There are some truly great professional show photographers out there. I would happily pay Gary Parkin from Sporting Images whatever he cared to charge me for photos of me & my horse - they are always spectacular.

    However, at a great majority of local shows, the pro photographer's work is, let's just say, not quite that level of quality. I love to have show photos of my horse, but for what the pro's (understandably) charge for a 4 x 6... I want something special. That means not just an in-focus shot at the correct point in the jump, but also really good composition, etc.

    A lot of times there simply isn't a big (or sometimes any) difference between what that local show photographer produces and what my husband shoots with his nice quality amateur gear. In those cases, frankly, I'll happily take the free ones my DH shoots, and save the cost of the pro shots. I know the photographers at those shows are unhappy about that, but the answer is not banning friends and family from shooting pics; it's to take photos that are so much better than what the amateurs can produce that people are willing to spend the money on them.
    **********
    We move pretty fast for some rabid garden snails.
    -PaulaEdwina



  15. #15
    Join Date
    Jul. 24, 2006
    Location
    Seattle, WA
    Posts
    5,388

    Default

    I think there is a fine line here. And I think you have to realize that by taking photos and posting them on FB you ARE taking business away from the photographer whether it's intentional or not. The end result is the photographer finds it harder to make a living (something every pro photog I know is already complaining about because of the great hobby cams hobbyists can get now) and eventually gives it up altogether. Then you're left with only getting pictures of yourself if someone you know happens to be there.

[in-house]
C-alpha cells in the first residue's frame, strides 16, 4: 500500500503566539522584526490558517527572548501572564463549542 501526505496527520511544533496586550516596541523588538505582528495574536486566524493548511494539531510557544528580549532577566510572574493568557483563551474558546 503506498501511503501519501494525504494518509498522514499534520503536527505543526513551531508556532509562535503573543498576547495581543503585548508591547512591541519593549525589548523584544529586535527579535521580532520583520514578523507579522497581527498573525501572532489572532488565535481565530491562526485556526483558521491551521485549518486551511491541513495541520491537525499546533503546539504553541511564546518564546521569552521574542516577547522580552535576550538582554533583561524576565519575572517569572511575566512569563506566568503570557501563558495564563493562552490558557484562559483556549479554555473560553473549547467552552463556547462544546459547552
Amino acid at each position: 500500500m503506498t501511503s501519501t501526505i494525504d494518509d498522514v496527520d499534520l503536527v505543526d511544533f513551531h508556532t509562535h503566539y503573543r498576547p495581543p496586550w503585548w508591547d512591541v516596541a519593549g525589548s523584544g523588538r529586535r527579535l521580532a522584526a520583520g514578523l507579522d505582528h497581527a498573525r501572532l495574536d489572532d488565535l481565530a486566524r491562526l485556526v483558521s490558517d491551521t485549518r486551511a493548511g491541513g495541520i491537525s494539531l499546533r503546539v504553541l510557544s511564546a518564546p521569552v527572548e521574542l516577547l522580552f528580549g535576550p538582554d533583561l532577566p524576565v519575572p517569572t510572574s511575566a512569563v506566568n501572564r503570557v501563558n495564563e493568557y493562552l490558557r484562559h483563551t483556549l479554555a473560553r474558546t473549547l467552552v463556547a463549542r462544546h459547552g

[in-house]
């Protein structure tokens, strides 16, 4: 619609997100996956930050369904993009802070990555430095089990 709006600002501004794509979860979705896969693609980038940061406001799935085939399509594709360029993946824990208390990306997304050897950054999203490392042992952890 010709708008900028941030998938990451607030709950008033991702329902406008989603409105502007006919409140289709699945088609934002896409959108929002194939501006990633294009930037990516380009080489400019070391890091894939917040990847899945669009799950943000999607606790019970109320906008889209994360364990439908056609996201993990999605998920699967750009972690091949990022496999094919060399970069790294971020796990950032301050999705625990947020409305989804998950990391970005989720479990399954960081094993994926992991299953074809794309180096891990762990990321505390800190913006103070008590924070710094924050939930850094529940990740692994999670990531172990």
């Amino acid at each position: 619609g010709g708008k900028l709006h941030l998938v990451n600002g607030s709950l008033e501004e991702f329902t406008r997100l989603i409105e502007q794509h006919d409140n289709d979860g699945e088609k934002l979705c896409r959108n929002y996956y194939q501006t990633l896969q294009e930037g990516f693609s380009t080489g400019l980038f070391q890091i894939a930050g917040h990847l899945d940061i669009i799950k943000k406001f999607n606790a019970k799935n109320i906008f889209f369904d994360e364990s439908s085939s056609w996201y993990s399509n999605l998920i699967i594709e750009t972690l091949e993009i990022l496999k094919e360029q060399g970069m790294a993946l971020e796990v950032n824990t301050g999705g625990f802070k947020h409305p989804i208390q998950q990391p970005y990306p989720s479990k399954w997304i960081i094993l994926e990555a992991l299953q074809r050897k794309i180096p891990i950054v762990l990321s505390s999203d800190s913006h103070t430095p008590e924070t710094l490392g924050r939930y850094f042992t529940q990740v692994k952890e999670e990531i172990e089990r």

I have a friend who's a photo hobbyist. He recently started selling his photos on FB. I am very offended by this because he is absolutely undercutting the show photographer and the more he advertises his photos the "trickier" he's being since he's not paying the same fees as the show photographer. I do make a point of always buying a photo from the show photographers that I know even if it's not the *best* photo ever, just because I want to support the business as much as I can.

    So was the photographer out of line? I don't think so because you're on a slippery slope as a hobby photographer and I'm sure that photographer has seen plenty of others who start out taking pics of the barn, and then progress to pics of everyone who shows around the same time as barnmates, and then is suddenly advertising on FB that they'll sell pics for $5 or whatever. I think her point is a valid one whether your intentions were good or bad.
    __________________________________
    Forever exiled in the NW.



  16. #16
    Join Date
    Dec. 22, 2000